Crystal Doyle ‘09L Promotes Access to Justice with Global Firm DLA Piper
“All of our lawyers in the U.S. are expected to do pro bono work, and I get to help them find matters that connect with their values while helping to bridge the access to justice gap in our country and around the world.”
Crystal Doyle‘09L isn’t shy to say she loves her job. That’s because, in her role as pro bono counsel at DLA Piper, she gets to work with the lawyers and resources of one of the largest, most recognized corporate law firms in the world to promote access to justice through pro bono work.
As pro bono counsel, Doyle develops national and international pro bono projects focused on assisting immigrants, promoting women’s rights and combating domestic violence and human trafficking. Based in Chicago, she also maintains her own small caseload of humanitarian immigration matters and oversees all aspects of the firm’s pro bono work in Austin, Baltimore, Dallas, Houston and Minneapolis.
It’s a big job, which Doyle admits is “a bit all over the place,” but she couldn’t be happier. Her work inspires her because she is able to spend her days in ways that matter. “I get paid to help people – amazing.”
She said her colleagues are a really good team. “I deeply respect them. They are friendly, smart and mission-focused.” The team is one of the largest full-time pro bono teams at any law firm in the world, with support for the program coming from “the highest levels of the firm,” said Doyle. “All of our lawyers in the U.S. are expected to do pro bono work, and I get to help them find matters that connect with their values while helping to bridge the access to justice gap in our country and around the world.”
The issues that resonate most with Doyle have always revolved around serving marginalized communities, especially immigrants. She began this work in her role as pro bono specialist at Shearman & Sterling LLP’s New York office before law school, where she was able to assist lawyers working with immigrant clients on family and immigration matters. “I loved the work,” she said. “It’s what convinced me to take the plunge and go to law school.”
W&L Law turned out to be the perfect place for Doyle to study law and prepare for her future. Although she was accepted to several top 14 law schools, Doyle chose W&L because of a generous scholarship and, more importantly, the “quality of the classroom instruction and the feel of the place.” When she visited with other accepted students, she realized “it seemed to be the school I wanted to be at. Everyone was so warm and welcoming, and current students took a lot of time to talk to me and share their experiences.” Many of those students became her friends and mentors when she arrived on campus. “It wasn’t all just a show to get us to sign on.”
She was also impressed with the honor system, the beauty of the campus and surrounding landscape, and most of all, the professors. “We were able to attend a standard first-year class, and the quality of the classroom teaching just blew me away. I had visited a lot of schools and had not seen professors bring the material to life in quite the same way.”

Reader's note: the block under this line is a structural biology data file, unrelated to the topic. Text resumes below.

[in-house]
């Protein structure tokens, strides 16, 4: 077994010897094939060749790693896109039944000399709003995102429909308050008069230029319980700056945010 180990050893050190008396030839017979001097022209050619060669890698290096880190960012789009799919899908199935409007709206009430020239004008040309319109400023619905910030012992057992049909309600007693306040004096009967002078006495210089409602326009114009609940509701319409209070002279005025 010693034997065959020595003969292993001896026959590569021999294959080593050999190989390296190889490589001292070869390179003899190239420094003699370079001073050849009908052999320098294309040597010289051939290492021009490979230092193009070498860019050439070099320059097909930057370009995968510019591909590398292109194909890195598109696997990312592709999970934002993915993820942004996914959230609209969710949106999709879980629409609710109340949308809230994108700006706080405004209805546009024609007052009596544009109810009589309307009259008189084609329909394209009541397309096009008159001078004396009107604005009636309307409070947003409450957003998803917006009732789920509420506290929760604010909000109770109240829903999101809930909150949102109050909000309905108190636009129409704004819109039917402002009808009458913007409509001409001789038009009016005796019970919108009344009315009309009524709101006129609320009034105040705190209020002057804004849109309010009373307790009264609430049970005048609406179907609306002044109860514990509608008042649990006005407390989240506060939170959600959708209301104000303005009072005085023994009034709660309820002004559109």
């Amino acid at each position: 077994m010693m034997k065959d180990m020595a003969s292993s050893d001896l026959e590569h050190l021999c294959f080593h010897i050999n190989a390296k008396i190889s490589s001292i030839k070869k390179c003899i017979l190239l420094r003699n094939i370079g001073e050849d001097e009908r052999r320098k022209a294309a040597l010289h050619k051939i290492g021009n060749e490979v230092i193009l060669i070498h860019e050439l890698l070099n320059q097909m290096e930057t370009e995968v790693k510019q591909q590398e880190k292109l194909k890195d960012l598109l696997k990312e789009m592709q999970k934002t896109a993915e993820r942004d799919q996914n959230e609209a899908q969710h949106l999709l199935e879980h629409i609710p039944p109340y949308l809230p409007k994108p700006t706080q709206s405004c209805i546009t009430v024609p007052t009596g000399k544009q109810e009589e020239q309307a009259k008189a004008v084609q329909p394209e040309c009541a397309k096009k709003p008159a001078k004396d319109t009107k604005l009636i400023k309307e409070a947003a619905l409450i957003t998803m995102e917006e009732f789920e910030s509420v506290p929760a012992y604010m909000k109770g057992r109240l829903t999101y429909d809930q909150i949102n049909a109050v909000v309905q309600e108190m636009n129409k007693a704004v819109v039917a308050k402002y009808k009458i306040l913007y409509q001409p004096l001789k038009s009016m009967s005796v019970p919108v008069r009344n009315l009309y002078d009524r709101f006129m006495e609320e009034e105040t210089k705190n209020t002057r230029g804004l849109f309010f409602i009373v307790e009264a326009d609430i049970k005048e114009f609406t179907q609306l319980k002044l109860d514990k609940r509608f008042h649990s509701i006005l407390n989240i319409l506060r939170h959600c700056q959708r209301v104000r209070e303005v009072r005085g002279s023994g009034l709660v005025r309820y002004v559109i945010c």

Doyle reminisced about favorite W&L experiences that prepared her for a public interest legal career, including participation in the Shepherd Poverty Program; a summer fellowship that exposed her to the work of public defenders in London, Kentucky; and a year-long externship with an immigrant rights organization in Charlottesville that Prof. Mary Natkin arranged for her.
Doyle was involved in Moot Court as a 2L – both in the mock trial and appellate competitions. As a 3L, she was on the Moot Court board and coached a team that competed on the national level. She credits the mock trial program with preparing her for her first trial as a junior associate at Fried, Frank, Harris, Shriver & Jacobson LLP, a corporate firm in New York City, where she started her career as part of the firm’s pro bono fellowship program. During the trial, Doyle represented a survivor of horrific domestic violence in her action for divorce from her abuser. “It was a complex matter, and my notes and textbooks from W&L were my bible for preparing to present that case.”
In addition to practical experiences, Doyle also developed her knowledge of international law while at W&L. She worked under the supervision of Prof. Mark Drumbl to draft a comparative analysis of gender-based asylum for her student note for the Civil Rights and Social Justice Journal, where she served on the board as a 3L. She also fondly remembers attending international human rights law classes with Prof. Drumbl and Prof. Joanna Bond. “It’s such a big part of my current practice, and I’m so grateful to have gotten such a solid foundation from them.”
Besides the academics, Doyle also valued the sense of community at W&L. “Everyone says that law school is cut-throat, but W&L was actually one of the most collaborative, community-oriented experiences I have ever had. It surprised me.”
For example, when she was sick early in the first semester and missed some classes, her classmates “spontaneously sent me their notes so I would not fall behind.” Another time, during orientation, a classmate broke his leg and couldn’t drive or walk. “My small section organized a volunteer schedule to make sure he could get to school and run errands, even though we all barely knew each other. Those experiences really stayed with me.”
Outside of practicing law, Doyle enjoys playing piano and guitar, and actually met her husband, a software engineer, when both played in country cover bands in New York City. The two now make their home in Chicago when she is not traveling the globe for work. “I never thought I would spend so much time at airports, but it’s absolutely worth it.”
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